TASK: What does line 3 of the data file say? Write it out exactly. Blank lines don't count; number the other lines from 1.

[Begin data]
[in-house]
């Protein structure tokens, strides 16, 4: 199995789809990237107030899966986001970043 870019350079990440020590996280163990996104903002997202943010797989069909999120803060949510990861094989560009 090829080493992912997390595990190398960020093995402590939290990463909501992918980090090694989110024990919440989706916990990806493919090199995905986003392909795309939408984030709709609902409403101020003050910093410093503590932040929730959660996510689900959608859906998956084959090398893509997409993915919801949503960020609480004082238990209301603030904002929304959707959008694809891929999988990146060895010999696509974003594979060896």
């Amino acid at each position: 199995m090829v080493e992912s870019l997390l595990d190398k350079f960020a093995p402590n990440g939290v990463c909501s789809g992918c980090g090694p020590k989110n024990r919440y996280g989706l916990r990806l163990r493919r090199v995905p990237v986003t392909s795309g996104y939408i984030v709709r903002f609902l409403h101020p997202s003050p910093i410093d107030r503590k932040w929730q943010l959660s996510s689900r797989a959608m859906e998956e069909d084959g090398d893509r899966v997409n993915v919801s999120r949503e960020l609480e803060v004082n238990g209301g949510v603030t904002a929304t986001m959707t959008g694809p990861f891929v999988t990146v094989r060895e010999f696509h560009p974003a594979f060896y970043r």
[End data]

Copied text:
């Amino acid at each position: 199995m090829v080493e992912s870019l997390l595990d190398k350079f960020a093995p402590n990440g939290v990463c909501s789809g992918c980090g090694p020590k989110n024990r919440y996280g989706l916990r990806l163990r493919r090199v995905p990237v986003t392909s795309g996104y939408i984030v709709r903002f609902l409403h101020p997202s003050p910093i410093d107030r503590k932040w929730q943010l959660s996510s689900r797989a959608m859906e998956e069909d084959g090398d893509r899966v997409n993915v919801s999120r949503e960020l609480e803060v004082n238990g209301g949510v603030t904002a929304t986001m959707t959008g694809p990861f891929v999988t990146v094989r060895e010999f696509h560009p974003a594979f060896y970043r």